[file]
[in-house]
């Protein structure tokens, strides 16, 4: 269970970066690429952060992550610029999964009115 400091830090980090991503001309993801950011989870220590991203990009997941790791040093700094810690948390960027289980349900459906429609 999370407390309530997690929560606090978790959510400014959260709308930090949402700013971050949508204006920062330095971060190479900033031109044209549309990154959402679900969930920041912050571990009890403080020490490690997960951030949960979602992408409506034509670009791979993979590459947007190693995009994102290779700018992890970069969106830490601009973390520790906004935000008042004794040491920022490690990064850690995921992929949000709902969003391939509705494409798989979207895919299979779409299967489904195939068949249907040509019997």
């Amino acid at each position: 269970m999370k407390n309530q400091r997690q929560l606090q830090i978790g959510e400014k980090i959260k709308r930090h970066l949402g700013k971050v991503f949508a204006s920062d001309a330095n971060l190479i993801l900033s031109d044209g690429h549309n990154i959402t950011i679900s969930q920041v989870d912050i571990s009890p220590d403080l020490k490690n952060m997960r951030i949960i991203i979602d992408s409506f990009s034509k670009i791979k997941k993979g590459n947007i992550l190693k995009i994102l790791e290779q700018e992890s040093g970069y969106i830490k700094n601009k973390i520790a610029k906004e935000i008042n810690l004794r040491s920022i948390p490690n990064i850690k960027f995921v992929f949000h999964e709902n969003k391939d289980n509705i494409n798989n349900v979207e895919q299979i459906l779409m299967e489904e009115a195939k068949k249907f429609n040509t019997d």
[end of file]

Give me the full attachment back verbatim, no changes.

[in-house]
């Protein structure tokens, strides 16, 4: 269970970066690429952060992550610029999964009115 400091830090980090991503001309993801950011989870220590991203990009997941790791040093700094810690948390960027289980349900459906429609 999370407390309530997690929560606090978790959510400014959260709308930090949402700013971050949508204006920062330095971060190479900033031109044209549309990154959402679900969930920041912050571990009890403080020490490690997960951030949960979602992408409506034509670009791979993979590459947007190693995009994102290779700018992890970069969106830490601009973390520790906004935000008042004794040491920022490690990064850690995921992929949000709902969003391939509705494409798989979207895919299979779409299967489904195939068949249907040509019997």
């Amino acid at each position: 269970m999370k407390n309530q400091r997690q929560l606090q830090i978790g959510e400014k980090i959260k709308r930090h970066l949402g700013k971050v991503f949508a204006s920062d001309a330095n971060l190479i993801l900033s031109d044209g690429h549309n990154i959402t950011i679900s969930q920041v989870d912050i571990s009890p220590d403080l020490k490690n952060m997960r951030i949960i991203i979602d992408s409506f990009s034509k670009i791979k997941k993979g590459n947007i992550l190693k995009i994102l790791e290779q700018e992890s040093g970069y969106i830490k700094n601009k973390i520790a610029k906004e935000i008042n810690l004794r040491s920022i948390p490690n990064i850690k960027f995921v992929f949000h999964e709902n969003k391939d289980n509705i494409n798989n349900v979207e895919q299979i459906l779409m299967e489904e009115a195939k068949k249907f429609n040509t019997d």